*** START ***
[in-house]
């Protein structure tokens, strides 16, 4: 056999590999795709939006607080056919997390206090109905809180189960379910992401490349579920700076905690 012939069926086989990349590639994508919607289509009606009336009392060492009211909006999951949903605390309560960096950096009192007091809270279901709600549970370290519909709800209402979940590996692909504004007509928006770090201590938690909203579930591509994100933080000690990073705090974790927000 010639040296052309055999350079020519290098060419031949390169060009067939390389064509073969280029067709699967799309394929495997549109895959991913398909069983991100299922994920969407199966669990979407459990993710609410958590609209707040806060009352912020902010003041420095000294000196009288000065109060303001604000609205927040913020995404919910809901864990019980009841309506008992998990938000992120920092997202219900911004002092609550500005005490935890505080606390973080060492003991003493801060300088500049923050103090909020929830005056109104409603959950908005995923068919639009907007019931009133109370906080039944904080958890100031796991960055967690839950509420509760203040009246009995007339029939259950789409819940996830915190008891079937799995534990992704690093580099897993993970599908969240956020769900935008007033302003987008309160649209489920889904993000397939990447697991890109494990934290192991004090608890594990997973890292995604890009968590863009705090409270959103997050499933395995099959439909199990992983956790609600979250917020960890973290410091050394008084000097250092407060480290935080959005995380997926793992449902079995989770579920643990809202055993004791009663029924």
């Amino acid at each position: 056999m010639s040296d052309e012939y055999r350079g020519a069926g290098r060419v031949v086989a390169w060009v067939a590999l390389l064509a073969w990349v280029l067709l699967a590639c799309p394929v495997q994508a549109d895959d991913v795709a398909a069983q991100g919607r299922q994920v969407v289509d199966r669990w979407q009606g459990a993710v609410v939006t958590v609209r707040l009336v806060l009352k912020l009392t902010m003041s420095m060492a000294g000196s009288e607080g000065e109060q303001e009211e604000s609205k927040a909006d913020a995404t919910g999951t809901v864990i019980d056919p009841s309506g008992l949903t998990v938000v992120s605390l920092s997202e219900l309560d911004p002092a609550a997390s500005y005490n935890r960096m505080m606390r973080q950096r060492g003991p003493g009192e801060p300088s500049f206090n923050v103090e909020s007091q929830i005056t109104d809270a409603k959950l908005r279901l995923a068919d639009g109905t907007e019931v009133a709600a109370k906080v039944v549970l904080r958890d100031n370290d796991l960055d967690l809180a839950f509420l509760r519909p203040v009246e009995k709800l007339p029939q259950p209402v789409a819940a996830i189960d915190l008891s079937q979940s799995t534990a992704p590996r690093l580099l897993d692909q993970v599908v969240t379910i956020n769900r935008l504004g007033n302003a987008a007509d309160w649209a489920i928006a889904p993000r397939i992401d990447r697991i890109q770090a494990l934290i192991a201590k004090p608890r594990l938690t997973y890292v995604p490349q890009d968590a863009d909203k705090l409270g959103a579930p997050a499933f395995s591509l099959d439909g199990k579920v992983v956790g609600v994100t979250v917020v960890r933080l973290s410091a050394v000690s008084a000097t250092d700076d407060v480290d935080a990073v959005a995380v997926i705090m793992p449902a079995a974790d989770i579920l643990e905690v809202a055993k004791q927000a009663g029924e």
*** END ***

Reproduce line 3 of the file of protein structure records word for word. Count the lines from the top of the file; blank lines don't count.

């Amino acid at each position: 056999m010639s040296d052309e012939y055999r350079g020519a069926g290098r060419v031949v086989a390169w060009v067939a590999l390389l064509a073969w990349v280029l067709l699967a590639c799309p394929v495997q994508a549109d895959d991913v795709a398909a069983q991100g919607r299922q994920v969407v289509d199966r669990w979407q009606g459990a993710v609410v939006t958590v609209r707040l009336v806060l009352k912020l009392t902010m003041s420095m060492a000294g000196s009288e607080g000065e109060q303001e009211e604000s609205k927040a909006d913020a995404t919910g999951t809901v864990i019980d056919p009841s309506g008992l949903t998990v938000v992120s605390l920092s997202e219900l309560d911004p002092a609550a997390s500005y005490n935890r960096m505080m606390r973080q950096r060492g003991p003493g009192e801060p300088s500049f206090n923050v103090e909020s007091q929830i005056t109104d809270a409603k959950l908005r279901l995923a068919d639009g109905t907007e019931v009133a709600a109370k906080v039944v549970l904080r958890d100031n370290d796991l960055d967690l809180a839950f509420l509760r519909p203040v009246e009995k709800l007339p029939q259950p209402v789409a819940a996830i189960d915190l008891s079937q979940s799995t534990a992704p590996r690093l580099l897993d692909q993970v599908v969240t379910i956020n769900r935008l504004g007033n302003a987008a007509d309160w649209a489920i928006a889904p993000r397939i992401d990447r697991i890109q770090a494990l934290i192991a201590k004090p608890r594990l938690t997973y890292v995604p490349q890009d968590a863009d909203k705090l409270g959103a579930p997050a499933f395995s591509l099959d439909g199990k579920v992983v956790g609600v994100t979250v917020v960890r933080l973290s410091a050394v000690s008084a000097t250092d700076d407060v480290d935080a990073v959005a995380v997926i705090m793992p449902a079995a974790d989770i579920l643990e905690v809202a055993k004791q927000a009663g029924e």